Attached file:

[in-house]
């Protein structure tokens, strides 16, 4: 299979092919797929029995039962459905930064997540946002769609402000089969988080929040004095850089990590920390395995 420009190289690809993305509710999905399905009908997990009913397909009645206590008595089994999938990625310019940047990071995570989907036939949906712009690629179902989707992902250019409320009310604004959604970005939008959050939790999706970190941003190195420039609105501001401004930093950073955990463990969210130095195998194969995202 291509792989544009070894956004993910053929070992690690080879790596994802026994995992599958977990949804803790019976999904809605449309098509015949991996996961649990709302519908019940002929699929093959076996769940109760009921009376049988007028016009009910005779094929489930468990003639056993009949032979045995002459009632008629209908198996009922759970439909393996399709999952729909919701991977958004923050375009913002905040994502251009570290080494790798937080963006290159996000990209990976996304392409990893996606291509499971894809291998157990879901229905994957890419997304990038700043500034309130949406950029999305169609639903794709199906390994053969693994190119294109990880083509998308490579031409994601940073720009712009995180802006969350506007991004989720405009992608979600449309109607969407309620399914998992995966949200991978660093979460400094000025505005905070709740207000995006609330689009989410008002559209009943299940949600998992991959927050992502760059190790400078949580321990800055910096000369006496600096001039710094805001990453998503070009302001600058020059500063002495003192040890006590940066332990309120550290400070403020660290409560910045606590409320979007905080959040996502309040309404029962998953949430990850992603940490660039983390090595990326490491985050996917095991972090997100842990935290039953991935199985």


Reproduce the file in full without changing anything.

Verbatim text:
[in-house]
């Protein structure tokens, strides 16, 4: 299979092919797929029995039962459905930064997540946002769609402000089969988080929040004095850089990590920390395995 420009190289690809993305509710999905399905009908997990009913397909009645206590008595089994999938990625310019940047990071995570989907036939949906712009690629179902989707992902250019409320009310604004959604970005939008959050939790999706970190941003190195420039609105501001401004930093950073955990463990969210130095195998194969995202 291509792989544009070894956004993910053929070992690690080879790596994802026994995992599958977990949804803790019976999904809605449309098509015949991996996961649990709302519908019940002929699929093959076996769940109760009921009376049988007028016009009910005779094929489930468990003639056993009949032979045995002459009632008629209908198996009922759970439909393996399709999952729909919701991977958004923050375009913002905040994502251009570290080494790798937080963006290159996000990209990976996304392409990893996606291509499971894809291998157990879901229905994957890419997304990038700043500034309130949406950029999305169609639903794709199906390994053969693994190119294109990880083509998308490579031409994601940073720009712009995180802006969350506007991004989720405009992608979600449309109607969407309620399914998992995966949200991978660093979460400094000025505005905070709740207000995006609330689009989410008002559209009943299940949600998992991959927050992502760059190790400078949580321990800055910096000369006496600096001039710094805001990453998503070009302001600058020059500063002495003192040890006590940066332990309120550290400070403020660290409560910045606590409320979007905080959040996502309040309404029962998953949430990850992603940490660039983390090595990326490491985050996917095991972090997100842990935290039953991935199985």